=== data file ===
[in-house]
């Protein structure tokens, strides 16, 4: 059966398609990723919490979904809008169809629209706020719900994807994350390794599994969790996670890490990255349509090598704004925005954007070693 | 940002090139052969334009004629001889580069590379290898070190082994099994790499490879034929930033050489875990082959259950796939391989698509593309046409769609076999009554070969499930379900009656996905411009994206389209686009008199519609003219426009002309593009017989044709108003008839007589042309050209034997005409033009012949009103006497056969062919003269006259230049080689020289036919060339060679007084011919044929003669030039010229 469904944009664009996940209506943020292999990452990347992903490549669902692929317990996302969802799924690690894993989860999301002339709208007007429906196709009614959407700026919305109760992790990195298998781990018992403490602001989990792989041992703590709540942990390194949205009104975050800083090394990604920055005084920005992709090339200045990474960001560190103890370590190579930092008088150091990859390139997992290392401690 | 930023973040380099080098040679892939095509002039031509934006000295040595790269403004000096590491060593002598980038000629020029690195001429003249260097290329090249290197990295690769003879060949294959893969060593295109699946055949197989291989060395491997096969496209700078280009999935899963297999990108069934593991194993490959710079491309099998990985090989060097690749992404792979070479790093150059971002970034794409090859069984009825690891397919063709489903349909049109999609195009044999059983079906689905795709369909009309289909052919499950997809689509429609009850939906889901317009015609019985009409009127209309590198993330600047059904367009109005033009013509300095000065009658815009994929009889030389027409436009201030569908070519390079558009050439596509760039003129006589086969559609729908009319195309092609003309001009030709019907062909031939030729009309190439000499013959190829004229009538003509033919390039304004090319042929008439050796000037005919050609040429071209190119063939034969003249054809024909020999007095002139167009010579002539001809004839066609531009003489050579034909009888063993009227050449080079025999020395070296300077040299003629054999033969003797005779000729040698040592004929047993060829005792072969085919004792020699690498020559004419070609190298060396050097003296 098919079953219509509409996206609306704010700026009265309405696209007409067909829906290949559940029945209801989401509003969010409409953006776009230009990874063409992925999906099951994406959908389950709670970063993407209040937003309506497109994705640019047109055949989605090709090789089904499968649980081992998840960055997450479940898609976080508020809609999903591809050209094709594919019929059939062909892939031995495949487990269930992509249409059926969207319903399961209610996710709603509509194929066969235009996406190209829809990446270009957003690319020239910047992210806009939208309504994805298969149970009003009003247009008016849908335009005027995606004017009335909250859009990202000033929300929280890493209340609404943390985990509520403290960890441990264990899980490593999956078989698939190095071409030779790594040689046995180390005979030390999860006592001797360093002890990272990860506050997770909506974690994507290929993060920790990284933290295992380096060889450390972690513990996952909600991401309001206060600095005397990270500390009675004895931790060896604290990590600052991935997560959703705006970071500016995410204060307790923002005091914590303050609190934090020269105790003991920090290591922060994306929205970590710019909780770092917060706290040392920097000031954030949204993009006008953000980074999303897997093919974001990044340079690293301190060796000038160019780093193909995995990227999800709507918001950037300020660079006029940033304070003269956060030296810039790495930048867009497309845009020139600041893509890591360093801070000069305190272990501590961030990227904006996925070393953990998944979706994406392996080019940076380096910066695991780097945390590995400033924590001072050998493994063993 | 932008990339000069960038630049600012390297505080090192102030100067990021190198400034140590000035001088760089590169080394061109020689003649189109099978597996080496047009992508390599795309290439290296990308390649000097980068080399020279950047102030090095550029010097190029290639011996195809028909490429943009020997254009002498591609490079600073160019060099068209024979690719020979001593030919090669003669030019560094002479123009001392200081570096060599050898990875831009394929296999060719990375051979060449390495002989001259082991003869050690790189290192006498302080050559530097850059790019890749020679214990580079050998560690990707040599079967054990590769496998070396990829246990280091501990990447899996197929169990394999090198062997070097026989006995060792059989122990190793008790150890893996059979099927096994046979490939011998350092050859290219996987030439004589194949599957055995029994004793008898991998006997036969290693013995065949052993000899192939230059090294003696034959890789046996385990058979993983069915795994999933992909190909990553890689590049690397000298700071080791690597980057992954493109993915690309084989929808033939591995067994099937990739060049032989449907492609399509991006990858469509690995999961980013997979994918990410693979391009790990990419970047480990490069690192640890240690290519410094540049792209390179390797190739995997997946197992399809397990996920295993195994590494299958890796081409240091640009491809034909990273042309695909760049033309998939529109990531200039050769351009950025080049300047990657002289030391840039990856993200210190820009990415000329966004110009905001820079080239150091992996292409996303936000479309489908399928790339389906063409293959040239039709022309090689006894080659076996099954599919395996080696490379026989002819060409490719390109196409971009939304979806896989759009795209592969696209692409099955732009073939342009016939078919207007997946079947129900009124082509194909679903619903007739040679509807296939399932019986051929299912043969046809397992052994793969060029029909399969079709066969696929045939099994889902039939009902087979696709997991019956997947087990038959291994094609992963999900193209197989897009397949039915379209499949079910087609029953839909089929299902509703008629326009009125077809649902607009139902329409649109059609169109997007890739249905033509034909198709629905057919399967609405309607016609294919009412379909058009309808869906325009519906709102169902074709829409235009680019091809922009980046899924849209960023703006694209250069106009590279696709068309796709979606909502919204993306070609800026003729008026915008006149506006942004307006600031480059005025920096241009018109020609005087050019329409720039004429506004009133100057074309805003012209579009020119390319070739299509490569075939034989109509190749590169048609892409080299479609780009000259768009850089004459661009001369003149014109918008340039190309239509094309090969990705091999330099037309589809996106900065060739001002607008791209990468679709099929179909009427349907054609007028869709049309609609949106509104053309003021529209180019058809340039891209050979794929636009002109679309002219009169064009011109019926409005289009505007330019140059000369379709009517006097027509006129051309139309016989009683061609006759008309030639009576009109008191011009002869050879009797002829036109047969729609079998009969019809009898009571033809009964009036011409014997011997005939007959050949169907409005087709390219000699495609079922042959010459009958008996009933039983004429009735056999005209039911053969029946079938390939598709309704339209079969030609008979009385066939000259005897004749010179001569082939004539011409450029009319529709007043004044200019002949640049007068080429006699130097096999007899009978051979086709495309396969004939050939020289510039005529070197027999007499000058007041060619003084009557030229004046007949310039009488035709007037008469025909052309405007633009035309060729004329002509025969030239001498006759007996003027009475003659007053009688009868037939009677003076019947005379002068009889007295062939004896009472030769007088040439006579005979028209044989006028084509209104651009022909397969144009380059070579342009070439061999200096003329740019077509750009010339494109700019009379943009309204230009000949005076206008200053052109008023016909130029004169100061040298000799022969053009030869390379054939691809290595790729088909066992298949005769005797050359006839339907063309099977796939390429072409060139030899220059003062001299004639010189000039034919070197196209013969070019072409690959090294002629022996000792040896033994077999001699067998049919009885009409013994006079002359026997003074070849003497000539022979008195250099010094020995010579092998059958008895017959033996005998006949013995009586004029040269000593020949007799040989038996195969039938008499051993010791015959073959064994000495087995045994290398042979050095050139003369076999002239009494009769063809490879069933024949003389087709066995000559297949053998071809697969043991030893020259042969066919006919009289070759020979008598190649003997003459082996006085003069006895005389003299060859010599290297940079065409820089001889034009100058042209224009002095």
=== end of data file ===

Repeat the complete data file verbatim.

[in-house]
């Protein structure tokens, strides 16, 4: 059966398609990723919490979904809008169809629209706020719900994807994350390794599994969790996670890490990255349509090598704004925005954007070693 | 940002090139052969334009004629001889580069590379290898070190082994099994790499490879034929930033050489875990082959259950796939391989698509593309046409769609076999009554070969499930379900009656996905411009994206389209686009008199519609003219426009002309593009017989044709108003008839007589042309050209034997005409033009012949009103006497056969062919003269006259230049080689020289036919060339060679007084011919044929003669030039010229 469904944009664009996940209506943020292999990452990347992903490549669902692929317990996302969802799924690690894993989860999301002339709208007007429906196709009614959407700026919305109760992790990195298998781990018992403490602001989990792989041992703590709540942990390194949205009104975050800083090394990604920055005084920005992709090339200045990474960001560190103890370590190579930092008088150091990859390139997992290392401690 | 930023973040380099080098040679892939095509002039031509934006000295040595790269403004000096590491060593002598980038000629020029690195001429003249260097290329090249290197990295690769003879060949294959893969060593295109699946055949197989291989060395491997096969496209700078280009999935899963297999990108069934593991194993490959710079491309099998990985090989060097690749992404792979070479790093150059971002970034794409090859069984009825690891397919063709489903349909049109999609195009044999059983079906689905795709369909009309289909052919499950997809689509429609009850939906889901317009015609019985009409009127209309590198993330600047059904367009109005033009013509300095000065009658815009994929009889030389027409436009201030569908070519390079558009050439596509760039003129006589086969559609729908009319195309092609003309001009030709019907062909031939030729009309190439000499013959190829004229009538003509033919390039304004090319042929008439050796000037005919050609040429071209190119063939034969003249054809024909020999007095002139167009010579002539001809004839066609531009003489050579034909009888063993009227050449080079025999020395070296300077040299003629054999033969003797005779000729040698040592004929047993060829005792072969085919004792020699690498020559004419070609190298060396050097003296 098919079953219509509409996206609306704010700026009265309405696209007409067909829906290949559940029945209801989401509003969010409409953006776009230009990874063409992925999906099951994406959908389950709670970063993407209040937003309506497109994705640019047109055949989605090709090789089904499968649980081992998840960055997450479940898609976080508020809609999903591809050209094709594919019929059939062909892939031995495949487990269930992509249409059926969207319903399961209610996710709603509509194929066969235009996406190209829809990446270009957003690319020239910047992210806009939208309504994805298969149970009003009003247009008016849908335009005027995606004017009335909250859009990202000033929300929280890493209340609404943390985990509520403290960890441990264990899980490593999956078989698939190095071409030779790594040689046995180390005979030390999860006592001797360093002890990272990860506050997770909506974690994507290929993060920790990284933290295992380096060889450390972690513990996952909600991401309001206060600095005397990270500390009675004895931790060896604290990590600052991935997560959703705006970071500016995410204060307790923002005091914590303050609190934090020269105790003991920090290591922060994306929205970590710019909780770092917060706290040392920097000031954030949204993009006008953000980074999303897997093919974001990044340079690293301190060796000038160019780093193909995995990227999800709507918001950037300020660079006029940033304070003269956060030296810039790495930048867009497309845009020139600041893509890591360093801070000069305190272990501590961030990227904006996925070393953990998944979706994406392996080019940076380096910066695991780097945390590995400033924590001072050998493994063993 | 932008990339000069960038630049600012390297505080090192102030100067990021190198400034140590000035001088760089590169080394061109020689003649189109099978597996080496047009992508390599795309290439290296990308390649000097980068080399020279950047102030090095550029010097190029290639011996195809028909490429943009020997254009002498591609490079600073160019060099068209024979690719020979001593030919090669003669030019560094002479123009001392200081570096060599050898990875831009394929296999060719990375051979060449390495002989001259082991003869050690790189290192006498302080050559530097850059790019890749020679214990580079050998560690990707040599079967054990590769496998070396990829246990280091501990990447899996197929169990394999090198062997070097026989006995060792059989122990190793008790150890893996059979099927096994046979490939011998350092050859290219996987030439004589194949599957055995029994004793008898991998006997036969290693013995065949052993000899192939230059090294003696034959890789046996385990058979993983069915795994999933992909190909990553890689590049690397000298700071080791690597980057992954493109993915690309084989929808033939591995067994099937990739060049032989449907492609399509991006990858469509690995999961980013997979994918990410693979391009790990990419970047480990490069690192640890240690290519410094540049792209390179390797190739995997997946197992399809397990996920295993195994590494299958890796081409240091640009491809034909990273042309695909760049033309998939529109990531200039050769351009950025080049300047990657002289030391840039990856993200210190820009990415000329966004110009905001820079080239150091992996292409996303936000479309489908399928790339389906063409293959040239039709022309090689006894080659076996099954599919395996080696490379026989002819060409490719390109196409971009939304979806896989759009795209592969696209692409099955732009073939342009016939078919207007997946079947129900009124082509194909679903619903007739040679509807296939399932019986051929299912043969046809397992052994793969060029029909399969079709066969696929045939099994889902039939009902087979696709997991019956997947087990038959291994094609992963999900193209197989897009397949039915379209499949079910087609029953839909089929299902509703008629326009009125077809649902607009139902329409649109059609169109997007890739249905033509034909198709629905057919399967609405309607016609294919009412379909058009309808869906325009519906709102169902074709829409235009680019091809922009980046899924849209960023703006694209250069106009590279696709068309796709979606909502919204993306070609800026003729008026915008006149506006942004307006600031480059005025920096241009018109020609005087050019329409720039004429506004009133100057074309805003012209579009020119390319070739299509490569075939034989109509190749590169048609892409080299479609780009000259768009850089004459661009001369003149014109918008340039190309239509094309090969990705091999330099037309589809996106900065060739001002607008791209990468679709099929179909009427349907054609007028869709049309609609949106509104053309003021529209180019058809340039891209050979794929636009002109679309002219009169064009011109019926409005289009505007330019140059000369379709009517006097027509006129051309139309016989009683061609006759008309030639009576009109008191011009002869050879009797002829036109047969729609079998009969019809009898009571033809009964009036011409014997011997005939007959050949169907409005087709390219000699495609079922042959010459009958008996009933039983004429009735056999005209039911053969029946079938390939598709309704339209079969030609008979009385066939000259005897004749010179001569082939004539011409450029009319529709007043004044200019002949640049007068080429006699130097096999007899009978051979086709495309396969004939050939020289510039005529070197027999007499000058007041060619003084009557030229004046007949310039009488035709007037008469025909052309405007633009035309060729004329002509025969030239001498006759007996003027009475003659007053009688009868037939009677003076019947005379002068009889007295062939004896009472030769007088040439006579005979028209044989006028084509209104651009022909397969144009380059070579342009070439061999200096003329740019077509750009010339494109700019009379943009309204230009000949005076206008200053052109008023016909130029004169100061040298000799022969053009030869390379054939691809290595790729088909066992298949005769005797050359006839339907063309099977796939390429072409060139030899220059003062001299004639010189000039034919070197196209013969070019072409690959090294002629022996000792040896033994077999001699067998049919009885009409013994006079002359026997003074070849003497000539022979008195250099010094020995010579092998059958008895017959033996005998006949013995009586004029040269000593020949007799040989038996195969039938008499051993010791015959073959064994000495087995045994290398042979050095050139003369076999002239009494009769063809490879069933024949003389087709066995000559297949053998071809697969043991030893020259042969066919006919009289070759020979008598190649003997003459082996006085003069006895005389003299060859010599290297940079065409820089001889034009100058042209224009002095």